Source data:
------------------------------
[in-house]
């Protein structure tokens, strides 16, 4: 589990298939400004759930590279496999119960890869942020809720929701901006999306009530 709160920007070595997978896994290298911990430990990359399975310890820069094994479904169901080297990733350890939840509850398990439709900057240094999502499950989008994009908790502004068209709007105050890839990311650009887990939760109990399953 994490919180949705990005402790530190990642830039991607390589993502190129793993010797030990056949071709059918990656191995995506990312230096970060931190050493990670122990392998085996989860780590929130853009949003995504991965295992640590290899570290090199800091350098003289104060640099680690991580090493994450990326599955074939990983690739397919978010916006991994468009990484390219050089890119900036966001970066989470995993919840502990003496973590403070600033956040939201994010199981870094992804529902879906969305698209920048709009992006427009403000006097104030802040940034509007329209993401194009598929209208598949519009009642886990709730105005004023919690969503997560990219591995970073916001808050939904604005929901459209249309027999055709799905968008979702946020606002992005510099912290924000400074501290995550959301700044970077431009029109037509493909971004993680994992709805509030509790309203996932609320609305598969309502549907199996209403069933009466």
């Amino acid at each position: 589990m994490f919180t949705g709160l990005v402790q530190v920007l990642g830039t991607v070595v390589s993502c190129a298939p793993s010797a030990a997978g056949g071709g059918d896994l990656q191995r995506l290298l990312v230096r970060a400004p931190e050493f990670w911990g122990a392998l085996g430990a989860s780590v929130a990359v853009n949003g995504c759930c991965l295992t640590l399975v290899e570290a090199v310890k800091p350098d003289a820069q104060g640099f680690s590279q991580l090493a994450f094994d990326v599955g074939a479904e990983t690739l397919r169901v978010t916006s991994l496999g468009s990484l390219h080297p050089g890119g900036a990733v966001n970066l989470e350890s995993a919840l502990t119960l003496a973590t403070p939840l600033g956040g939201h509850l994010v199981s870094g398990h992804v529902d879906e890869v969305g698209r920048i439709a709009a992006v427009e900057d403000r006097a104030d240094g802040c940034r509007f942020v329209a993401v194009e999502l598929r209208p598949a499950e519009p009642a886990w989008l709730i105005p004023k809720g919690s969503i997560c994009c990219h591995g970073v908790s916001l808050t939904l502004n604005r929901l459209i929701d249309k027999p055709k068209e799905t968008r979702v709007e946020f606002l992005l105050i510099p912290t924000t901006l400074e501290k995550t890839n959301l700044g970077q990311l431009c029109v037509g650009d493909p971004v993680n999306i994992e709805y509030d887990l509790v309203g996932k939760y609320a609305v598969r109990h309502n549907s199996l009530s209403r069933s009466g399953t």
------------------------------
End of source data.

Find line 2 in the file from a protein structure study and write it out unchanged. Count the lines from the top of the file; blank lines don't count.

């Protein structure tokens, strides 16, 4: 589990298939400004759930590279496999119960890869942020809720929701901006999306009530 709160920007070595997978896994290298911990430990990359399975310890820069094994479904169901080297990733350890939840509850398990439709900057240094999502499950989008994009908790502004068209709007105050890839990311650009887990939760109990399953 994490919180949705990005402790530190990642830039991607390589993502190129793993010797030990056949071709059918990656191995995506990312230096970060931190050493990670122990392998085996989860780590929130853009949003995504991965295992640590290899570290090199800091350098003289104060640099680690991580090493994450990326599955074939990983690739397919978010916006991994468009990484390219050089890119900036966001970066989470995993919840502990003496973590403070600033956040939201994010199981870094992804529902879906969305698209920048709009992006427009403000006097104030802040940034509007329209993401194009598929209208598949519009009642886990709730105005004023919690969503997560990219591995970073916001808050939904604005929901459209249309027999055709799905968008979702946020606002992005510099912290924000400074501290995550959301700044970077431009029109037509493909971004993680994992709805509030509790309203996932609320609305598969309502549907199996209403069933009466």